On April 27, Yuri Kilichenko, Makcym Perevalov, Petro Pobebeghnyi, and Yuri Vasenkov from Ukraine completed a new route on the ca 900m east face of Lobuche (Lobuje or Lubuje) East. Incorrectly marked as Abi on the official HMG-Finn map of the Khumbu, Lobuche East is considered one of the more difficult trekking peaks and relatively few climbers have reached the true summit.
A Japanese team likely made the first ascent of the 6,090m-peak, via the southeast ridge, in 1979. Over four days in late October 1984 Todd Bibler and Catherine Freer climbed the east ridge, which rises above the screes northwest of Lobuche village. They reported difficulties up to 5.8, though an American repeat in 1990 took five days and found difficulties of 5.9 and A1. The first ascent of the east face took place in spring 1986, when Henry Kendall and Jeff Lowe climbed a snow/ice couloir well left of the main rock wall. Alison Hargreaves and Mark Twight repeated this line a few days later. The East Face Couloir (TD, Scottish 5) exits onto the southeast ridge, and some subsequent ascensionists have found it can be very thin.
In September 1990 the Czech brothers Michal and Miroslav Coubal forced a route directly up the center of the steep, slabby rock wall of the face, creating Ave Maria (UIAA VIII-) in a five-day, alpine-style ascent. Two years later, in September 1992, and on their third attempt, Koreans Kim Jae-soo, Lee Sung-chun, and Park Young-sik started left of Ave Maria, slanted up to join it after a few pitches, then moved left, climbing 20–50m left of the Coubal route before crossing it again near the top. They completed their route over 15 days, using fixed rope. After climbing the first 13 difficult pitches (some sections overhanging) they were caught by bad weather but continued up the remaining six and a half pitches to the top of the face without incident.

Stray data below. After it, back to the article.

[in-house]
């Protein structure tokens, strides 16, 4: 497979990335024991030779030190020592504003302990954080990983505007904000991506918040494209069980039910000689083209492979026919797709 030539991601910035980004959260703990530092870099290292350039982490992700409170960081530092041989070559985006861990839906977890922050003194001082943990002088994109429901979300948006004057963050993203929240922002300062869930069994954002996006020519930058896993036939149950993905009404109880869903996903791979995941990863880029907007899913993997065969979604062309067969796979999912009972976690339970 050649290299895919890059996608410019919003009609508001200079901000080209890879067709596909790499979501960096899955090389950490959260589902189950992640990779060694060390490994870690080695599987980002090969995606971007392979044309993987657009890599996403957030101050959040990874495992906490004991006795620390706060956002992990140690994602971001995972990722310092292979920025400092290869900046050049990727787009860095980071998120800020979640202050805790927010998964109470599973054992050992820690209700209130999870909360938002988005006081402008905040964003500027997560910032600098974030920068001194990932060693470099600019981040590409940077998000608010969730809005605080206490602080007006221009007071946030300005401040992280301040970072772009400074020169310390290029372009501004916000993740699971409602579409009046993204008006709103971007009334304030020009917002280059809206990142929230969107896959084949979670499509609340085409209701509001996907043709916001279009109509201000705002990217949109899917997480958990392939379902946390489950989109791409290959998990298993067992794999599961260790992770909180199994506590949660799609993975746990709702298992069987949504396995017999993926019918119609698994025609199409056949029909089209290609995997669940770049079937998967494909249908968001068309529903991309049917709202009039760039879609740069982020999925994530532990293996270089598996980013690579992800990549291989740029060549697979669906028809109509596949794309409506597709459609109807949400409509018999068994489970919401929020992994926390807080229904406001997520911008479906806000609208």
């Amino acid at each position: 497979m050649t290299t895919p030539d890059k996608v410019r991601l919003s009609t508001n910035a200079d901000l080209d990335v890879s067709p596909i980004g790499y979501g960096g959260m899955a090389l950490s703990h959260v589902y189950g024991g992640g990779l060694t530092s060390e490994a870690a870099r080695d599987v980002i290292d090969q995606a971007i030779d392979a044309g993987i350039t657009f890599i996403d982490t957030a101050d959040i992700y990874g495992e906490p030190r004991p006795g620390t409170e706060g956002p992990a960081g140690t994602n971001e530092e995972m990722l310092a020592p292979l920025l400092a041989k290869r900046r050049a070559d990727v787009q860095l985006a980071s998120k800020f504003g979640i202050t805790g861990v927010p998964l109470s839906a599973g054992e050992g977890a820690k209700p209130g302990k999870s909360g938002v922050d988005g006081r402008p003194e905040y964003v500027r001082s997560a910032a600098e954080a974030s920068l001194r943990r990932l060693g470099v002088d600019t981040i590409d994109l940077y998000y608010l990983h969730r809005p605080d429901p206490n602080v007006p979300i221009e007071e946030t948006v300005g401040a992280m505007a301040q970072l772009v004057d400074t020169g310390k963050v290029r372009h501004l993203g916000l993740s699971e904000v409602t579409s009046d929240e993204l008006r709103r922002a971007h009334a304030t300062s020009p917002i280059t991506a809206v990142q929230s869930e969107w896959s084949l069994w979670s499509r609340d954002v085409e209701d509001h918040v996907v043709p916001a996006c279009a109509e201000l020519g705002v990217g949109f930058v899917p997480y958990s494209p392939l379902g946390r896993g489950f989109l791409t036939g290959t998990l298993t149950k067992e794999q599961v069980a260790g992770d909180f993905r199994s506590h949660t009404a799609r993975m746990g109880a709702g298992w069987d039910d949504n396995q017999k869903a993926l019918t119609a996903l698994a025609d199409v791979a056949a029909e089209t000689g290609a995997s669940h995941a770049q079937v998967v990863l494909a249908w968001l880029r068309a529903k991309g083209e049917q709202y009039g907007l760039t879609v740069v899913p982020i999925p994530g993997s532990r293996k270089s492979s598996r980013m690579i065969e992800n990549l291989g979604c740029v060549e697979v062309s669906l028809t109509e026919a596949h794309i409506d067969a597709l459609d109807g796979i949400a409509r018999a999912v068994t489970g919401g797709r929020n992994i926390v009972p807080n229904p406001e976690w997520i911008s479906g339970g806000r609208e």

The new Ukrainian route lies roughly midway between Ave Maria and the east ridge. The four men first climbed an ice couloir (up to 70°) behind a buttress separated from the face, then followed this with four 60m pitches up the steep lower rock wall. Difficulties here were A2/A3 and 6b, with around 40 percent of the climbing on aid. The angle now eased, and the team set up a bivouac (ca 5,570m) and the same day fixed their ropes up to the base of the second steep section. They spent two nights at the bivouac site to recover from the exertions of the first day. Up to this point they found traces of a previous attempt: three or four old bolts with carabiners on the lower wall, and slings, bolts, and carabiners at the first bivouac site. They estimated these to be around 10 years old.
The four Ukrainians climbed the second wall in four 60m pitches, up to 6b, before making a second bivouac at ca 5,950m, just below the east ridge. Here they were forced to break into their emergency provisions: a can of morale-boosting red caviar. Next day they finished up the top section of the east ridge (straightforward climbing over rock, ice, and snow), reaching the summit at 1:30 p.m. They descended the normal route (southeast ridge) in bad weather and reached the village of Lobuche the same day. About 40 percent of the route was climbed in rock shoes, the rest in more conventional boots. The rock was generally compact, but with many detached blocks, which the climbers had to negotiate carefully. They placed a few bolts at belays. They named the route Two Arrows Flight (Russian 6A), because, looking up at the two steep sections from below, they realized they would have to climb both in a direct line.
From information provided by Yuri Kilichenko, Ukraine, Rodolphe Popier, The Himalayan Database, France, and Lim Sung-muk, Man and Mountain, Korea